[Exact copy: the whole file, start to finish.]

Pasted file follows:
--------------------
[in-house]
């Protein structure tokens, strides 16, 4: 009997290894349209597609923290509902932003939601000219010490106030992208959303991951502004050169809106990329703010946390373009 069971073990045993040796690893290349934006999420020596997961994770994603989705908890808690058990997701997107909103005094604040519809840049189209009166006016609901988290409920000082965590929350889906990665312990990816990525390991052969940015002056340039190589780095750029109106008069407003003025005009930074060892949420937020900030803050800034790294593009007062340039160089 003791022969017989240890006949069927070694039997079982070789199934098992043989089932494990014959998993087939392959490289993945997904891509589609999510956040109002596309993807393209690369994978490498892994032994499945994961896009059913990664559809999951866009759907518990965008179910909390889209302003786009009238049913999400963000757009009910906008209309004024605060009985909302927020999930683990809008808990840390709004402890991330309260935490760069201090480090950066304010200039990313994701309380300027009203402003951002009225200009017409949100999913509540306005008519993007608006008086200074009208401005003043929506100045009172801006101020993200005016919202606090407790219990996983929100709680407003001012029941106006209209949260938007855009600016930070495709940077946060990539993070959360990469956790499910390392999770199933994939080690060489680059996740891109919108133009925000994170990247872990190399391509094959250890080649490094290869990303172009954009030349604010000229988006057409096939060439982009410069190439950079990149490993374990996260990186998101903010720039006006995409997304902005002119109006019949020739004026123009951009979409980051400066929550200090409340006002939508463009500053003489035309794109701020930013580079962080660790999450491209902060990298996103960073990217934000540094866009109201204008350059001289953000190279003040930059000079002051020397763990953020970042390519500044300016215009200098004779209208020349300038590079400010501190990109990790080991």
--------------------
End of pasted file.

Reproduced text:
[in-house]
């Protein structure tokens, strides 16, 4: 009997290894349209597609923290509902932003939601000219010490106030992208959303991951502004050169809106990329703010946390373009 069971073990045993040796690893290349934006999420020596997961994770994603989705908890808690058990997701997107909103005094604040519809840049189209009166006016609901988290409920000082965590929350889906990665312990990816990525390991052969940015002056340039190589780095750029109106008069407003003025005009930074060892949420937020900030803050800034790294593009007062340039160089 003791022969017989240890006949069927070694039997079982070789199934098992043989089932494990014959998993087939392959490289993945997904891509589609999510956040109002596309993807393209690369994978490498892994032994499945994961896009059913990664559809999951866009759907518990965008179910909390889209302003786009009238049913999400963000757009009910906008209309004024605060009985909302927020999930683990809008808990840390709004402890991330309260935490760069201090480090950066304010200039990313994701309380300027009203402003951002009225200009017409949100999913509540306005008519993007608006008086200074009208401005003043929506100045009172801006101020993200005016919202606090407790219990996983929100709680407003001012029941106006209209949260938007855009600016930070495709940077946060990539993070959360990469956790499910390392999770199933994939080690060489680059996740891109919108133009925000994170990247872990190399391509094959250890080649490094290869990303172009954009030349604010000229988006057409096939060439982009410069190439950079990149490993374990996260990186998101903010720039006006995409997304902005002119109006019949020739004026123009951009979409980051400066929550200090409340006002939508463009500053003489035309794109701020930013580079962080660790999450491209902060990298996103960073990217934000540094866009109201204008350059001289953000190279003040930059000079002051020397763990953020970042390519500044300016215009200098004779209208020349300038590079400010501190990109990790080991």